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Figure 9. Retinal nerve fiber layer thickness, determined by optical coherence tomography.

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  Discussion Top


Pigment dispersion in the eye could be part of the natural process of aging. The infant eye, especially the trabecular meshwork, is non-pigmented. However, with aging, various grades of pigmentation might become visible.[10] Anterior segment pigment deposition in PPDS and PG has been widely reported in the literature, but pigment deposition in the retinal periphery has not been reported so far.

In most cases, pigment dispersion is innocuous and does not cause any pathological changes in the eye. This condition, known as PPDS, is characterized by pigment deposition throughout the anterior segment. This can manifest as a KS, which is a vertically oriented line of pigment deposits on the corneal endothelium secondary to aqueous convection currents in the nasal and temporal halves of the anterior chamber.[2],[11],[12] KS is more common in females, suggesting a hormonal influence,[13] and the presence of KS is associated with higher rate of conversion to glaucoma.[6] Our patient had extensive pigment deposition on the corneal endothelium in the form of KS, on the anterior and posterior lens capsules, and in the angles bilaterally.

Pigment can also be deposited on the anterior iris surface, lens zonules and the anterior or posterior lens capsules. Accumulation of pigment may occur at the junction of zonules and posterior lens capsule, or medial to Wieger's ligament, which are called Zentmayer Ring and Scheie stripe, respectively.[14],[15],[16]

Angle pigmentation is seen circumferentially, homogeneously or irregularly, and is more prominent in the inferior trabecular meshwork due to gravity. The pigment can be deposited at Schwalbe's line, producing a thin dark band resembling Sampaolesi's line seen in pseudoexfoliation syndrome. In asymmetric cases, glaucoma is found to be more severe in the eye with a greater degree of pigment dispersion and trabecular pigmentation.[14],[16]

Posterior segment changes reported in PPDS include lattice degeneration, retinal breaks, and retinal detachment. Scheie reported retinal detachment in 6.4% of patients diagnosed with PPDS; while, in Weseley's study, 20% of patients with PPDS had lattice degeneration, 11.7% had full thickness retinal breaks, and 3.3% had rhegmatogenous retinal detachments which required scleral buckling.[7],[17] Scuderi et al also reported retinoschisis, lattice degeneration and retinal detachment as the only retinal changes in PPDS.[18] Similarly, Lehto and Vesti has reported lattice degeneration in 33.3% eyes with PPDS.[19]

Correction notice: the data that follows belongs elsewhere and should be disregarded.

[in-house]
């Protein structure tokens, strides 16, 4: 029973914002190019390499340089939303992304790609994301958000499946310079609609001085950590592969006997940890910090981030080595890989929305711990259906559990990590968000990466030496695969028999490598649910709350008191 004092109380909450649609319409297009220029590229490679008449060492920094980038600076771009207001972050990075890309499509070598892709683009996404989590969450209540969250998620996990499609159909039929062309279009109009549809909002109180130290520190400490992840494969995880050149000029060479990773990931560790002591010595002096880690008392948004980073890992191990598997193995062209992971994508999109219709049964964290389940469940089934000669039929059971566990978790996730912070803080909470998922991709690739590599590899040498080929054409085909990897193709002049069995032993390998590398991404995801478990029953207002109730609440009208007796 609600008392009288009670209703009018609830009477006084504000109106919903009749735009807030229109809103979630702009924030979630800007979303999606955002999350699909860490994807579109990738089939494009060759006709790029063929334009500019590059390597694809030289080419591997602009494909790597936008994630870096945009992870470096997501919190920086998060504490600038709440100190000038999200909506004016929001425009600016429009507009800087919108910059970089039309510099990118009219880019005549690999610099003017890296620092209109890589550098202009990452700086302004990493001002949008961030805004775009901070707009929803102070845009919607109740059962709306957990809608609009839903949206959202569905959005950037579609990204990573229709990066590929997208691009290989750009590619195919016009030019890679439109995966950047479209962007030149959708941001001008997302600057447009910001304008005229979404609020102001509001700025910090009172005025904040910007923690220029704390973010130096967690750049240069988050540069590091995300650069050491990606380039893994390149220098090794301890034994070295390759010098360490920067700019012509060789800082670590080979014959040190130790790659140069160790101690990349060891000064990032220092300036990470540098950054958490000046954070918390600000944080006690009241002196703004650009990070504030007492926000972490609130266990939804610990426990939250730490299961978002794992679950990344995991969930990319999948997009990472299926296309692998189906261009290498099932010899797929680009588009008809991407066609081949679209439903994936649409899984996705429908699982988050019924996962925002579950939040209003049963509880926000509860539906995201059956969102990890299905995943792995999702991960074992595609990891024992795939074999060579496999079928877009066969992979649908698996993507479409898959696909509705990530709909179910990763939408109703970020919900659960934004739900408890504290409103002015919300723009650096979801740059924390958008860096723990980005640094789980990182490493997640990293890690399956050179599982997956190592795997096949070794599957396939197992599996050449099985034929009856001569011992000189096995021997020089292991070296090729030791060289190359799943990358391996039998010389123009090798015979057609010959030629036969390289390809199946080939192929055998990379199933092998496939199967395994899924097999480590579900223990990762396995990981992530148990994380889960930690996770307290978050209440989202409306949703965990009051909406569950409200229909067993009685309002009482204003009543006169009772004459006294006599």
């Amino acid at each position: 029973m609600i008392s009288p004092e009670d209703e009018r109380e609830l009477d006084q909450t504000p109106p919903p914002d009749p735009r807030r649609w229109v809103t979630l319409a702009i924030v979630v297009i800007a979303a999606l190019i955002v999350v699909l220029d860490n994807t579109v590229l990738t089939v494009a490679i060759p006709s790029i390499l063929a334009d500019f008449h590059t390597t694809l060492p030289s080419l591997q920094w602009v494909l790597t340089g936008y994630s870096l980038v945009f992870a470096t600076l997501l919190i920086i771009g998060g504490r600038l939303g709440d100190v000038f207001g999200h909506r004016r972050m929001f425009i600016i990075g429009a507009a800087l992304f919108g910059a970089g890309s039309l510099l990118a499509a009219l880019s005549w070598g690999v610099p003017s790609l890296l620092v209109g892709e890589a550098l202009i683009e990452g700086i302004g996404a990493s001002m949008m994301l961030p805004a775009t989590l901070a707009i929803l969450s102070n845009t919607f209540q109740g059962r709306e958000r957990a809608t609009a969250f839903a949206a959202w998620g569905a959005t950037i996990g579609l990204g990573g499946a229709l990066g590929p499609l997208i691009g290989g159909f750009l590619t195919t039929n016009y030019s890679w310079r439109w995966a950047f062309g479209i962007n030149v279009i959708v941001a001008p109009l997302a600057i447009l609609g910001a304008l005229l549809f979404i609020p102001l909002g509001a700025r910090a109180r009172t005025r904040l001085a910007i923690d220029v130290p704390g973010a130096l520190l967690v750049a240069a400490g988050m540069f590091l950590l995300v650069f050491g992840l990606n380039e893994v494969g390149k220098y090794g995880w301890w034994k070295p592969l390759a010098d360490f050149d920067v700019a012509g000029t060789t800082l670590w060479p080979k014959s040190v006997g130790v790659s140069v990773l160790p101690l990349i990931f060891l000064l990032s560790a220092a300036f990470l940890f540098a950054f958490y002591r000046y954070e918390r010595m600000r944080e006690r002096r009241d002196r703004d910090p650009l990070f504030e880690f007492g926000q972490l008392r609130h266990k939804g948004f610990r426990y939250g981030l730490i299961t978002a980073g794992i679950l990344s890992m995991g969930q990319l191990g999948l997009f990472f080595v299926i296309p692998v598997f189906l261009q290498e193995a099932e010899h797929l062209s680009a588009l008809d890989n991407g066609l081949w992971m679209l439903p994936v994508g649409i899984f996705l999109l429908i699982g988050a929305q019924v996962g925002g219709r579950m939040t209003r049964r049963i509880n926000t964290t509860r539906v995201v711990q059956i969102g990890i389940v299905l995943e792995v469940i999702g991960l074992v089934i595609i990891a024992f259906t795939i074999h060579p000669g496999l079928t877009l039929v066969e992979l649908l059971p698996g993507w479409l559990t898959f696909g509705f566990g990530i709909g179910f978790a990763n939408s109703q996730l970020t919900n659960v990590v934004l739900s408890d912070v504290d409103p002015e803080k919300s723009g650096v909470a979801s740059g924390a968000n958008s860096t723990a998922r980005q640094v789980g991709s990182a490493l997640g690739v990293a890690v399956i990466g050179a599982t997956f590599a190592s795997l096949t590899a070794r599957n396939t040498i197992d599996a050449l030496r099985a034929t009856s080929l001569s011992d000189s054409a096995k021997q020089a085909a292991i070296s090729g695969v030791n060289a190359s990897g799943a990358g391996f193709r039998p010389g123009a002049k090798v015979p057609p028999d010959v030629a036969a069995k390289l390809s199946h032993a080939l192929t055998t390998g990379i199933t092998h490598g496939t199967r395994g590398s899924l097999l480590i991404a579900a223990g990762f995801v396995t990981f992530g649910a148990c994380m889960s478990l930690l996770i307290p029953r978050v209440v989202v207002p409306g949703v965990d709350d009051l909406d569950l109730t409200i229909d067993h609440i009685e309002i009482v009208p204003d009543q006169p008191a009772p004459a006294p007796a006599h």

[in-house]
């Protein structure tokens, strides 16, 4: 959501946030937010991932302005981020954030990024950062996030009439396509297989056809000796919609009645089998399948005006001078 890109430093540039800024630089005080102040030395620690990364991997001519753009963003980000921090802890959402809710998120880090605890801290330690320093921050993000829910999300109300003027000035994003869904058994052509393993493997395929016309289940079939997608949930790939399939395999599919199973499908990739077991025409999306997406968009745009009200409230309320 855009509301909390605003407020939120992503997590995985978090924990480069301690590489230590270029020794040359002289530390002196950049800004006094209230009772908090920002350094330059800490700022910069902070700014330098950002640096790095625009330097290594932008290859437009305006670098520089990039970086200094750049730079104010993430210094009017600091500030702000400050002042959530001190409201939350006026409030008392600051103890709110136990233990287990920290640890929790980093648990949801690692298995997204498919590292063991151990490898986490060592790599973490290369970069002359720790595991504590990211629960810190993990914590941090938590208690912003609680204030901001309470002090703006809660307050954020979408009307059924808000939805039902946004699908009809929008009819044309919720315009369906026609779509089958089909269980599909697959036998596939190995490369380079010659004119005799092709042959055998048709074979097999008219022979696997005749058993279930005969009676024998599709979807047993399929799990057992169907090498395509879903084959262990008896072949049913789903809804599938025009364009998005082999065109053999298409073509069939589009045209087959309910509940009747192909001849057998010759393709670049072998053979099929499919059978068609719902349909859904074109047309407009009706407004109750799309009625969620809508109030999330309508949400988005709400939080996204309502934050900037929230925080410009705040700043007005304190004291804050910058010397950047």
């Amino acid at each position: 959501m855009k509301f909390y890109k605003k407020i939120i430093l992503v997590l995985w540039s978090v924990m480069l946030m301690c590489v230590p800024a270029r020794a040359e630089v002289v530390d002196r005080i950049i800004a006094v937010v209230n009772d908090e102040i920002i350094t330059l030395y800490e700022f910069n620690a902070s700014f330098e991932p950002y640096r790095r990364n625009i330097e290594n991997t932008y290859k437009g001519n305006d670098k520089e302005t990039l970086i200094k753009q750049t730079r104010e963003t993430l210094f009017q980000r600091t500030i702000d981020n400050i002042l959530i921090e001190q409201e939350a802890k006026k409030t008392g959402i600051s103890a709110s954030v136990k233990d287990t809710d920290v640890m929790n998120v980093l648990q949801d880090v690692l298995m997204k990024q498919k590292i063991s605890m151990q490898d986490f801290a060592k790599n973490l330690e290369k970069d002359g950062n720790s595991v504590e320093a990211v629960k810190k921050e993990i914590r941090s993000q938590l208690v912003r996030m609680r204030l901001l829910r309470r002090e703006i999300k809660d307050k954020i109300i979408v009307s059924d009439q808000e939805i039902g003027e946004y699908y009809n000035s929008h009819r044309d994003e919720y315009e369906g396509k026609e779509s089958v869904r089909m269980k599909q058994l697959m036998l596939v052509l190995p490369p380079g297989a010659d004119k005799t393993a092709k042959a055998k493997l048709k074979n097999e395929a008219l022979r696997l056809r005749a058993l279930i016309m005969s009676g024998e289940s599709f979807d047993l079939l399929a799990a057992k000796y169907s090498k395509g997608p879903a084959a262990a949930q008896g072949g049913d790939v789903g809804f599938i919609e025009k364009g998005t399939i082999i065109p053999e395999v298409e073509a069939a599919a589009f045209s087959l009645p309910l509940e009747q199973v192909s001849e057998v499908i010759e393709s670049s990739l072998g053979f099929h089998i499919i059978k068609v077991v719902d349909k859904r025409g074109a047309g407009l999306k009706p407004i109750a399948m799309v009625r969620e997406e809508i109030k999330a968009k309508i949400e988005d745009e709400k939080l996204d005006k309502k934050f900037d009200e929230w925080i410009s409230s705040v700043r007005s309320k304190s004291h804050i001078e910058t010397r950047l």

The peripheral pigmentary changes in our patient are unusual but quite plausible. It may be conjectured that the pigmentation seen in the posterior segment are in fact pigment granules which might have traveled by convection currents to those sites due to a more fluid vitreous in these myopic patients. Thus, this pigment may have deposited on the retina similar to the pigment deposition seen on the cornea, angles, and lens capsules. In another case report, Nagarajah and Shun-Shin stated that the presence of Scheie's line in PPDS demonstrates some flow of pigment from the anterior to the posterior chamber.[20]

Chew and Deutman presented a case of PPDS associated with pigmented pattern dystrophy of the retinal pigment epithelium (RPE) at the macula. Such involvement of the iris and RPE has been explained on the basis of their common embryologic origin from the neural crest. The condition was assumed to represent a generalized congenital or degenerative disorder of pigment cells in the eye.[21] Piccolino et al have reported two brothers diagnosed with PG and widespread salt-and-pepper RPE mottling and pigment clumping. According to the authors, an inherited defect in the pigment epithelium could be responsible for the changes seen in both the anterior and posterior segments.[22]

Scuderi et al and also Greenstein et al have studied electrooculograms from patients with PPDS and PG and found mean Arden ratios for this group to be significantly lower than normal controls as well as patients with ocular hypertension or primary open angle glaucoma. These studies seem to support the hypothesis that integrity of the RPE/photoreceptor complex is affected in patients with PPDS/PG.[23],[24]

Management of PG is similar to other primary open angle glaucomas. Miotics may reduce irido-zonular contact and facilitate aqueous outflow; however, they may exacerbate myopia. Laser trabeculoplasty, laser iridotomy, and trabeculectomy might be performed as required. The prognosis for such patients is usually good with a reduction of IOP either with medical treatment or spontaneously over time.